Thursday, November 22, 2007

An Interesting Drafting Strategy

Today I'm going to talk about an interesting draft strategy I've conceived. It has nothing to do with when you should draft pitchers, in fact it has very little to do with the draft at all. It has everything to do with dealing after the draft.

The strategy is simple: Draft known first-half performers, and avoid known second-half performers. Now, there are only a few of these types of players that continually do this, and I'm sure correlation from year to year is pretty weak. I do not feel like running the numbers right now, maybe another day, but I'm positive we'd find a group of players that have a habit at starting slow and heating up, and others that do the opposite.

Well who wants players that you know are gonna fall apart when it matters most, playoff time. The key to this as I mentioned before is trading.

Hopefully before the draft you made a list of 1st-half performers and 2nd-half performers. You drafted some of the 1st-halfers, and avoided the second-halfers. Come mid-season, and your probably riding pretty high considering the players you hopefully drafted. However, you are aware of an imminent drop off in production from your team. So, you start taking a look-see at that 2nd-half player list, and you make offers.

The people who own those players, who hopefully did bad as you expected, are most-likely disgruntled by that players performance and is eager to make a trade, especially with someone whose having a great season. (so far. . .)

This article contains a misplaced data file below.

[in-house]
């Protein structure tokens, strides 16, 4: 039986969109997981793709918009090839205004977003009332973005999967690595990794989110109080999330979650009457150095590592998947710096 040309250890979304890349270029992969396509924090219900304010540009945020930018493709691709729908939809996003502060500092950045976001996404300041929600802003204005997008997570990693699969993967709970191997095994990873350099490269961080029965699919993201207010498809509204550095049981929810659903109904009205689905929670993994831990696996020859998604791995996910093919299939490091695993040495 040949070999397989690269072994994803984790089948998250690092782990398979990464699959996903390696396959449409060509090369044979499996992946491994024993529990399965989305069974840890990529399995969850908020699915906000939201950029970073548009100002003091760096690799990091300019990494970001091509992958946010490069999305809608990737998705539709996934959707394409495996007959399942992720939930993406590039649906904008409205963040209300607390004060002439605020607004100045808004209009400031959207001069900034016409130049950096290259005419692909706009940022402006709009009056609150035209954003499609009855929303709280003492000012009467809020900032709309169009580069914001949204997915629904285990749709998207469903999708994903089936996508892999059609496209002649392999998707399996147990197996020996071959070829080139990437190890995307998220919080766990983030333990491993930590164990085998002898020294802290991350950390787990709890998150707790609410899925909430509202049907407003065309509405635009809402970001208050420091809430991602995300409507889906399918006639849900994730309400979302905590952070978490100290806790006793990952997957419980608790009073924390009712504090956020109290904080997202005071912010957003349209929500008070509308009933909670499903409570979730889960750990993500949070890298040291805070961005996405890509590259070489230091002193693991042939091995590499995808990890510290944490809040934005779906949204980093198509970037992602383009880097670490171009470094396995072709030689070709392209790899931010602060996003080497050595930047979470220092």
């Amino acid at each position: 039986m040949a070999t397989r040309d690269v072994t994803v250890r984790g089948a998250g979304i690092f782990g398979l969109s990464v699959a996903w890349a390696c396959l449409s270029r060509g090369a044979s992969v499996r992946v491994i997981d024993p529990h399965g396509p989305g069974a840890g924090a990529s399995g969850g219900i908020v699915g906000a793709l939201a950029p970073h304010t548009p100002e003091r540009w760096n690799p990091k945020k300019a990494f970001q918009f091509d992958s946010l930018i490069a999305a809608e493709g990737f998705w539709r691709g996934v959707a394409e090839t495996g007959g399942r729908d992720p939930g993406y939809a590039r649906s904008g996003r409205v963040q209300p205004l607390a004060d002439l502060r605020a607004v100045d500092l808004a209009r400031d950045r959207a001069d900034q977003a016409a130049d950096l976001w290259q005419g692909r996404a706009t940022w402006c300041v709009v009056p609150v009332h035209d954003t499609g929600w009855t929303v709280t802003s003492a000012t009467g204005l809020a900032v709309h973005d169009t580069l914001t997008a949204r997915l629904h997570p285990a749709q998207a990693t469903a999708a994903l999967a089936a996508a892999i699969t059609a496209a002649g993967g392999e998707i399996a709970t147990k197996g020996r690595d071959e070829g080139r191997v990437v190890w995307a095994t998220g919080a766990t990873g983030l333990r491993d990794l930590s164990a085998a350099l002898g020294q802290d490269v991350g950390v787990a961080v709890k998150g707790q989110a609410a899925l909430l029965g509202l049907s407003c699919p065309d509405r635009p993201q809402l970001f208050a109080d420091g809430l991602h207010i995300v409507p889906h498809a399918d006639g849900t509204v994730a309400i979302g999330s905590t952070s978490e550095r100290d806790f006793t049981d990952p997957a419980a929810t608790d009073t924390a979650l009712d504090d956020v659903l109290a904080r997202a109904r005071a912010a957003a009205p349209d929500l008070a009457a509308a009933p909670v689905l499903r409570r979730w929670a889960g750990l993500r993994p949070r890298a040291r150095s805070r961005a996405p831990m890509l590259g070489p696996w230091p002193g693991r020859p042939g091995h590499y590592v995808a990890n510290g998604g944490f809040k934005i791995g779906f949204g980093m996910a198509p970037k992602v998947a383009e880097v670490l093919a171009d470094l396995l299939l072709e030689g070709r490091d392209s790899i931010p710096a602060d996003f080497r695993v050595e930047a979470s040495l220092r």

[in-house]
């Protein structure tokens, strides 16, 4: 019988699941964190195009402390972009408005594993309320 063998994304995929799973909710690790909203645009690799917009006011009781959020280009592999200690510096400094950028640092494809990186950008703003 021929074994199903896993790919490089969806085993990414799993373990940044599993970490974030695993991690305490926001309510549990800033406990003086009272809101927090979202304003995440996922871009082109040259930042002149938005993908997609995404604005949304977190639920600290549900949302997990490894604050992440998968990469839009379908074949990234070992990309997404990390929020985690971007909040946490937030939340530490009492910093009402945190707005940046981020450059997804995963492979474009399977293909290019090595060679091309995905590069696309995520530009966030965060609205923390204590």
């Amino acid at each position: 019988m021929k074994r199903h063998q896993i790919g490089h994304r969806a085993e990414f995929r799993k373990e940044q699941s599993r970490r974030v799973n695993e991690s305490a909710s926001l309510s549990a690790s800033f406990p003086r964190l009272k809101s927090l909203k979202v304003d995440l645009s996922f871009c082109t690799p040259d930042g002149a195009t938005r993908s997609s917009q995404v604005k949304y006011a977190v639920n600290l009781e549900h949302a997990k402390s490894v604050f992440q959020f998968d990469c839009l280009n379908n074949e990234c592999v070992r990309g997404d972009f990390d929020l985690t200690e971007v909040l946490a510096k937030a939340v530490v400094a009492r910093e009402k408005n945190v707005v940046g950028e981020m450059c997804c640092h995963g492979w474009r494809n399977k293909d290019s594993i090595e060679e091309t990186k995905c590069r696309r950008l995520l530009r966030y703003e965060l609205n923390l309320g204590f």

The two of you make a trade, and you receive a player whose stats look much worse than you player you gave. Not a reason to be upset, even if your league-mates jeer you about it. You'll be the happy one when the player you got, say Mark Teixeira, heats up as the weather does, and the player you gave, say Justin Morneau, does horrible the second half. This example would be a realistic example of a solid trade to make with the playoffs in mind, and after all that's what you are after.

This example was overall very peachy and most-likely will not happen. However, let's say you trade for 3 players that were on your 2nd-halfers list, and only 1 of them turns out to have an amazing second half, usually it is worth it. The trick is finding players with strong year-to-year correlations, since they are the most-likely to do as you expect.

This strategy is very small in terms that only a few players are being targeted/avoided. But I always employ one major overall strategy with many little side ones implemented. . on the side. I advise you not to focus your entire draft around it, but use dome middle-to-late round selections on early birds that you hope to trade in a couple of months.

E-mail me if you have any questions or comments for me, or leave comment.



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